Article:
Web sites and blogs that used to focus heavily on content and news, now seem to put out anything to simply attract more attention and traffic to their sites. This kind of makes sense, since they are all relying so heavily on native advertising to produce more traffic and revenue for their sites. A perfect example of this can be seen at Mashable — which used to be a tech/business type of site, and now puts out articles like this one on Pretty Little Liars. While on the site, you will quickly see how content recommendations and on-site advertising pretty much dominates the page space in and after the article.


One big media site that hasn’t sold out to the native advertising networks like many others have, is Inc. In one of my recent articles on their site about infographic marketing in 2017, you can take a quick look at the many content recommendations they have on their site and shown alongside their content — but for the most part, it’s all content within the Inc website. Along the right side of the page you will see “Today’s Must Reads”, then at the bottom of the article you will see “More” articles (found on Inc) then a “Recommended” section with thumbnails and videos of other content on the site. While many other news sites are making money with native advertising, it would be interesting to see how much of an increase Inc. has seen in page views per user since implementing all of these content recommendations to their own content.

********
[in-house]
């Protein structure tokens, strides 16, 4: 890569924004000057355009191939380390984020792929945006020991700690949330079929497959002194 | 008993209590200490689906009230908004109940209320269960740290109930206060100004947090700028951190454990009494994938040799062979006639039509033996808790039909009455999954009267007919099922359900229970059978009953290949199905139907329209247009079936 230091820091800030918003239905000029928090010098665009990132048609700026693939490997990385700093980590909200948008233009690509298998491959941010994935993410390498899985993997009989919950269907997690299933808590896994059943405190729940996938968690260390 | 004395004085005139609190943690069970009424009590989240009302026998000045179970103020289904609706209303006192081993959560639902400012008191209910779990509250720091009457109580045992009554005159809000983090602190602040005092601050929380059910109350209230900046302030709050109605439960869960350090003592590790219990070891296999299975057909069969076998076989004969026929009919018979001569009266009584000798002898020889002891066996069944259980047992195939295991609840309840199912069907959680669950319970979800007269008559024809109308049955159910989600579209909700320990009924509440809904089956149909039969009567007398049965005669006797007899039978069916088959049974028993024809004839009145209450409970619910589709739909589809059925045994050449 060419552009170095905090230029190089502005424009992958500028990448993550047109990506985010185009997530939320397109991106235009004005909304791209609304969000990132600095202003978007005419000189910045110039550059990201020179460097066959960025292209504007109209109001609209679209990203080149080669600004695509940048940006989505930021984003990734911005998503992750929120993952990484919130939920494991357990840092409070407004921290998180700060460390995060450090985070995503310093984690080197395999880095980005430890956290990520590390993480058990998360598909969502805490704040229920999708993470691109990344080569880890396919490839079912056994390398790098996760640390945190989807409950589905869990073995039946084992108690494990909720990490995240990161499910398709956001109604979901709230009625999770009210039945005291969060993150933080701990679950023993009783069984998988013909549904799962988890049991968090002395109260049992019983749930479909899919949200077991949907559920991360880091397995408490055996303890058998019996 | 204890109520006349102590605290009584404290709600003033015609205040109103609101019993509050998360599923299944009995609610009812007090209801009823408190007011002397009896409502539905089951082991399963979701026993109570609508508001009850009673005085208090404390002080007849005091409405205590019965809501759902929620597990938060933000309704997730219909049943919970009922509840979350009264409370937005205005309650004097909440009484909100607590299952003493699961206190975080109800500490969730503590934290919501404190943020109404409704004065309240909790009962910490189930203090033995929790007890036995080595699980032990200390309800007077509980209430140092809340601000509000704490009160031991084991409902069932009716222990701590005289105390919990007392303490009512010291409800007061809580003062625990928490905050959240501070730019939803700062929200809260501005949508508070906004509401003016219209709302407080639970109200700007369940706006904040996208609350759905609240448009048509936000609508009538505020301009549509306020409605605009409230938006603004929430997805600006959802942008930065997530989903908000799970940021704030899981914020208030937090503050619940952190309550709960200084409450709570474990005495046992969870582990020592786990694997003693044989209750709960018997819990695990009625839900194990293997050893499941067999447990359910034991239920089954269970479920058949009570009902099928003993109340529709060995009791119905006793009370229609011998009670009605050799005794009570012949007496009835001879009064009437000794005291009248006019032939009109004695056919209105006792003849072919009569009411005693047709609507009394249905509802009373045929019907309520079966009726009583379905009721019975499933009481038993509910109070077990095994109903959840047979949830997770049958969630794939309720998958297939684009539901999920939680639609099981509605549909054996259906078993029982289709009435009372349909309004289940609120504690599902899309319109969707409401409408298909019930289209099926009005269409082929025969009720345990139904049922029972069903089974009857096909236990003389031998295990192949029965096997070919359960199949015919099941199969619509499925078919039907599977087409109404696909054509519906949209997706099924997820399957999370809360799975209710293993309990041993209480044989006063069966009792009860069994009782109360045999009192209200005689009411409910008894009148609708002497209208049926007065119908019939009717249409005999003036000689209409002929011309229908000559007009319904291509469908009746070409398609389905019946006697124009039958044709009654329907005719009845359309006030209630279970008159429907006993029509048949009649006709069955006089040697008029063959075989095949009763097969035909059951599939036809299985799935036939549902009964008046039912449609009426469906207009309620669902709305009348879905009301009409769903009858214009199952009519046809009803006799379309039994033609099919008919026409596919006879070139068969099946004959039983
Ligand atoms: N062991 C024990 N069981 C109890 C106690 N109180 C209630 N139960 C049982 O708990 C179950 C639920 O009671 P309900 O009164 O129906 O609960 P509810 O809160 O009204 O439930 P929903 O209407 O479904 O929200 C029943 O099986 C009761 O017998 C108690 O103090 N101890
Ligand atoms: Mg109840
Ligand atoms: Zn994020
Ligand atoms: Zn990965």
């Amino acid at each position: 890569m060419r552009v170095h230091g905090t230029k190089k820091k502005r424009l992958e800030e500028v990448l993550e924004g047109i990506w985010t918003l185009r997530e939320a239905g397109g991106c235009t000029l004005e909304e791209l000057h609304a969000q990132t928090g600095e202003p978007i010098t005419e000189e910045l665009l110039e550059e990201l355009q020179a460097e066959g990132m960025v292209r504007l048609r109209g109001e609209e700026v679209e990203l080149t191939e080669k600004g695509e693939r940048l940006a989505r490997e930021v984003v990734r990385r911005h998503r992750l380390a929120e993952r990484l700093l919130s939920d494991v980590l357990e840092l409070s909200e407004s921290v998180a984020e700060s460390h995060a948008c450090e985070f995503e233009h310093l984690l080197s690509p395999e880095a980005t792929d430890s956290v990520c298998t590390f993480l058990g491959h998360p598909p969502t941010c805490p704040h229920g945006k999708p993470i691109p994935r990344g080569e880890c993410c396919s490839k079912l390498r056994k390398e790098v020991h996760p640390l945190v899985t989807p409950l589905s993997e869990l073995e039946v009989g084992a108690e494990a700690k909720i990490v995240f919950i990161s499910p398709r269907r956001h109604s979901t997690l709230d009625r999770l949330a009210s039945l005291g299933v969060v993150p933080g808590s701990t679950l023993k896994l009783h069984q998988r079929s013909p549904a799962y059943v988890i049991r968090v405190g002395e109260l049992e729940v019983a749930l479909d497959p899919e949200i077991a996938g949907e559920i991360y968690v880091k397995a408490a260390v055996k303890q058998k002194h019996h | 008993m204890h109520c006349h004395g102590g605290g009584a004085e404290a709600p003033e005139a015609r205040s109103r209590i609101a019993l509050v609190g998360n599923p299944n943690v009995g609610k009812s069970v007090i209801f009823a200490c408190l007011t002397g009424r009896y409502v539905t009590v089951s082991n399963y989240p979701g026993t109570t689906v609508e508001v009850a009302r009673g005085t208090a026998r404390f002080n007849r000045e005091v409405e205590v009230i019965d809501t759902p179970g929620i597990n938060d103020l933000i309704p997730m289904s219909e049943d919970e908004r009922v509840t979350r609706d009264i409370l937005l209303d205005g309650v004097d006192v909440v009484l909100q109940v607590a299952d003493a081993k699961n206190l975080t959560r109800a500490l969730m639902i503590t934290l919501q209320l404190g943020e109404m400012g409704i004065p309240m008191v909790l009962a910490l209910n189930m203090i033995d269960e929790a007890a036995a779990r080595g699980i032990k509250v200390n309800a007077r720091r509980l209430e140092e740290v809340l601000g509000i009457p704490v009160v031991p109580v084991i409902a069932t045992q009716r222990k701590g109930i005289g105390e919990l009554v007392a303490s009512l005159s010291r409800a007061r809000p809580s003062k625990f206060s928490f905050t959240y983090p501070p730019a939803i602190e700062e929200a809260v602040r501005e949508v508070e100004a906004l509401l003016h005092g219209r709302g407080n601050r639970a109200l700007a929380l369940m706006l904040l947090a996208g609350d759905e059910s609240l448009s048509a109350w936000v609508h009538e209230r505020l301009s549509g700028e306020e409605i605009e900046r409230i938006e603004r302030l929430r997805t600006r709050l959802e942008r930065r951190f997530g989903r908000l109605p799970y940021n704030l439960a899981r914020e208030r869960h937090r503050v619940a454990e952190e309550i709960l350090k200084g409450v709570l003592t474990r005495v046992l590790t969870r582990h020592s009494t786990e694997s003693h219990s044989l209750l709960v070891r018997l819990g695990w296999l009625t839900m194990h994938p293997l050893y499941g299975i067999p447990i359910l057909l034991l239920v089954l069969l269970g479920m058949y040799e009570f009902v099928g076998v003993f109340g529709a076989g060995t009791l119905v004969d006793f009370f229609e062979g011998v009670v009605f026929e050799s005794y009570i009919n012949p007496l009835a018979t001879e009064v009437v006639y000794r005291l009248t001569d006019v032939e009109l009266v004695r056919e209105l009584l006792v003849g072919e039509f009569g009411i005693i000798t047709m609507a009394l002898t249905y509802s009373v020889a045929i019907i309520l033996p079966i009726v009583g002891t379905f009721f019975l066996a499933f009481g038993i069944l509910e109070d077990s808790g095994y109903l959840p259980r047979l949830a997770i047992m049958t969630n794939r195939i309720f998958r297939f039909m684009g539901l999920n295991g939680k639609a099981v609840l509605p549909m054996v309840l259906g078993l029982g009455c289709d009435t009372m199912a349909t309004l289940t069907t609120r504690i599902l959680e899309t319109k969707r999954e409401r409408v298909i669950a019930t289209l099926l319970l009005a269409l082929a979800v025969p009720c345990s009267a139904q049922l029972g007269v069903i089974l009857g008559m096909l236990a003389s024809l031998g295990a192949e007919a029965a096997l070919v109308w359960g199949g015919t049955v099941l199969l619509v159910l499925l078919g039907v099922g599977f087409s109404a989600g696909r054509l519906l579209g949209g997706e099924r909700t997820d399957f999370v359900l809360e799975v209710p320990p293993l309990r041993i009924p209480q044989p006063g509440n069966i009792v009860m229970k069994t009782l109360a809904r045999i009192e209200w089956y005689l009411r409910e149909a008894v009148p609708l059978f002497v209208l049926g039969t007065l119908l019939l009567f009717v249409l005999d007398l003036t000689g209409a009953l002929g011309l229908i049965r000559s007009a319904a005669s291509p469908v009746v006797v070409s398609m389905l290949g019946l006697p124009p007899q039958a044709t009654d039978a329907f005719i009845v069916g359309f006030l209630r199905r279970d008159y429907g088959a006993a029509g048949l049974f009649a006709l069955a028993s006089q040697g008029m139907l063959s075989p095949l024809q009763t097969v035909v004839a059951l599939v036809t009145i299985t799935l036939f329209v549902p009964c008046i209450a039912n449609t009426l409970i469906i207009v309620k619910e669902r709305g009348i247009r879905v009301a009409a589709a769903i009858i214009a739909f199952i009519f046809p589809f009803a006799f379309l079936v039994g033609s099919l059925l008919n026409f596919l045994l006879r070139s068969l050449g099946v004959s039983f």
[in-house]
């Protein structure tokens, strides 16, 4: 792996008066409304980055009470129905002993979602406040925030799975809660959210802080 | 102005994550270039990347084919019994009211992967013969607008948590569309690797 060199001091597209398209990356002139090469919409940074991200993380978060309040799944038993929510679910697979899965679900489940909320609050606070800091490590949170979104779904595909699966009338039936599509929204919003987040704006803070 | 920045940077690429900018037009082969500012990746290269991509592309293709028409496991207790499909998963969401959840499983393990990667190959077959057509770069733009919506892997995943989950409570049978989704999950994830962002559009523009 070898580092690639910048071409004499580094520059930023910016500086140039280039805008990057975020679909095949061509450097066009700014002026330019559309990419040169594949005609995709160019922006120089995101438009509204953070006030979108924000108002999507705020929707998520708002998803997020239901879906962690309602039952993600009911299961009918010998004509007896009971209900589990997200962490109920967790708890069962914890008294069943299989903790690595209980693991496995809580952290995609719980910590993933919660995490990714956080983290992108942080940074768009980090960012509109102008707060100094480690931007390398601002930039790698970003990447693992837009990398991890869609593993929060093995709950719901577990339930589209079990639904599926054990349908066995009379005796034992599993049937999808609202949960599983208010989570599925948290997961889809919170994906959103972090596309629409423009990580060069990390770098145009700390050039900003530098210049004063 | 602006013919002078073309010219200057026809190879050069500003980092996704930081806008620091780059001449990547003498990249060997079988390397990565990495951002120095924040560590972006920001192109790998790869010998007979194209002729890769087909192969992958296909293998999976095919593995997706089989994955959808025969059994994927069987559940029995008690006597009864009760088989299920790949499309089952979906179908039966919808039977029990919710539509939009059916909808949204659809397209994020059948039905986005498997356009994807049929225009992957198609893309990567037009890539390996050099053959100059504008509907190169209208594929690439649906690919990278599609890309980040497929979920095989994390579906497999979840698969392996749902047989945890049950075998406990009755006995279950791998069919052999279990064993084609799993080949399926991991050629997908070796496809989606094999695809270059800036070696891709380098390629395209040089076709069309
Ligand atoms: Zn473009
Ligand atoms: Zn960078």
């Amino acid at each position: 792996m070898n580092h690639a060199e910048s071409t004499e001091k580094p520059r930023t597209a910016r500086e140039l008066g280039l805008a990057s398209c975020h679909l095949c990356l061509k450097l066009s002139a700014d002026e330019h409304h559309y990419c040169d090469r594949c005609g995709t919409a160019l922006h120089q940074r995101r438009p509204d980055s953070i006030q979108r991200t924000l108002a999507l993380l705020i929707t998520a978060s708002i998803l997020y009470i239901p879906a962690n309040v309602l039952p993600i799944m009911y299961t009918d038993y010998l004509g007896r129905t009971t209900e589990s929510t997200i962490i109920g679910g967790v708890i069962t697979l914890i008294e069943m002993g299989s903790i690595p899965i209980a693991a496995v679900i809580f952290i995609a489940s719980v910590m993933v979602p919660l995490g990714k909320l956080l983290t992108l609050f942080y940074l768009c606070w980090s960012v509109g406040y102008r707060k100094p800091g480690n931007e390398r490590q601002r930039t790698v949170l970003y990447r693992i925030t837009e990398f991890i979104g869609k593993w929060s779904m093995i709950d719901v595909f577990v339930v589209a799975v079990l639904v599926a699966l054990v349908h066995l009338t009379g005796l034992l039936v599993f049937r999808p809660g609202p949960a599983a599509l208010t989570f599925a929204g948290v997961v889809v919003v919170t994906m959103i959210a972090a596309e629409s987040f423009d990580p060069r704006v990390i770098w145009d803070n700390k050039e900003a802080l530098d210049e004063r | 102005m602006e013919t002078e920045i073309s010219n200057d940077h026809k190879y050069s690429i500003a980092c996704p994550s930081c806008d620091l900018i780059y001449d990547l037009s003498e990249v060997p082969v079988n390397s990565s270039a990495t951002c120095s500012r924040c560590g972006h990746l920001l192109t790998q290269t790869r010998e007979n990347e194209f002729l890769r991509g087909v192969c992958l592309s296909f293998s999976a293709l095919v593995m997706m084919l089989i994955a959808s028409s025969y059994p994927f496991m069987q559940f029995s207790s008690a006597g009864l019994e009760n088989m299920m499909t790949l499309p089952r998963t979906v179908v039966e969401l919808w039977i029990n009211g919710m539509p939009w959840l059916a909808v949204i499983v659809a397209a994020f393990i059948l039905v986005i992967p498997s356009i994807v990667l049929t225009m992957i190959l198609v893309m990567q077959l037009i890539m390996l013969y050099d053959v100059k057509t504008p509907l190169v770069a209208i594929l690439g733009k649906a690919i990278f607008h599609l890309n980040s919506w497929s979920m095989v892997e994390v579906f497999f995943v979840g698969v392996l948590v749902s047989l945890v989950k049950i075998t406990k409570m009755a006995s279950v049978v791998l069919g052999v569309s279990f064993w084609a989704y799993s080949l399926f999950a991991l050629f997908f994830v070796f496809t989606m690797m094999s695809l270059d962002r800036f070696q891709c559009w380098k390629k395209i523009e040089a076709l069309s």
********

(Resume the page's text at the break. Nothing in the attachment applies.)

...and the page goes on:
Probably one of the best examples of how content recommendations and native advertising have changed the way we browse content online is ViralNova. The site is basically what started the whole craze and even went on to sell for $100 million. Take a look at any article on their site, like this one about a daughter coming home from school and you will see a great supply of recommendations throughout the page (for other content on the site), then after the article, you will see a mix of content from Revcontent and Community Postings as well.

Content Recommendations and Native Advertising is Here to Stay

As you can see, the world of content recommendations and native advertising looks like it’s going to be around for a while. As long as the process continues to generate enough money for big name sites and also enough quality content for the site users, both sides look like they will be happy. To learn more about this process and how to get set up with your own content recommendations, see this review on Revcontent.

How To Write TOP Content If You’re Not A Native English Speaker

How To Write TOP Content If You’re Not A Native English Speaker

How To Write TOP Content If You’re Not A Native English Speaker


I’m not a native English speaker and here’s my confession:

  • I’m a trained translator with a degree in my pocket.

I speak English fairly well, but I never thought I would ever create content on my own. 

When I got to the English-speaking world of content marketing, I was lost, frustrated, and paralyzed with insecurity. I strongly doubted if I could ever enter a league of those smart guys who create killer content.

To be honest, I wasn’t even sure if I could write anything high-quality at all.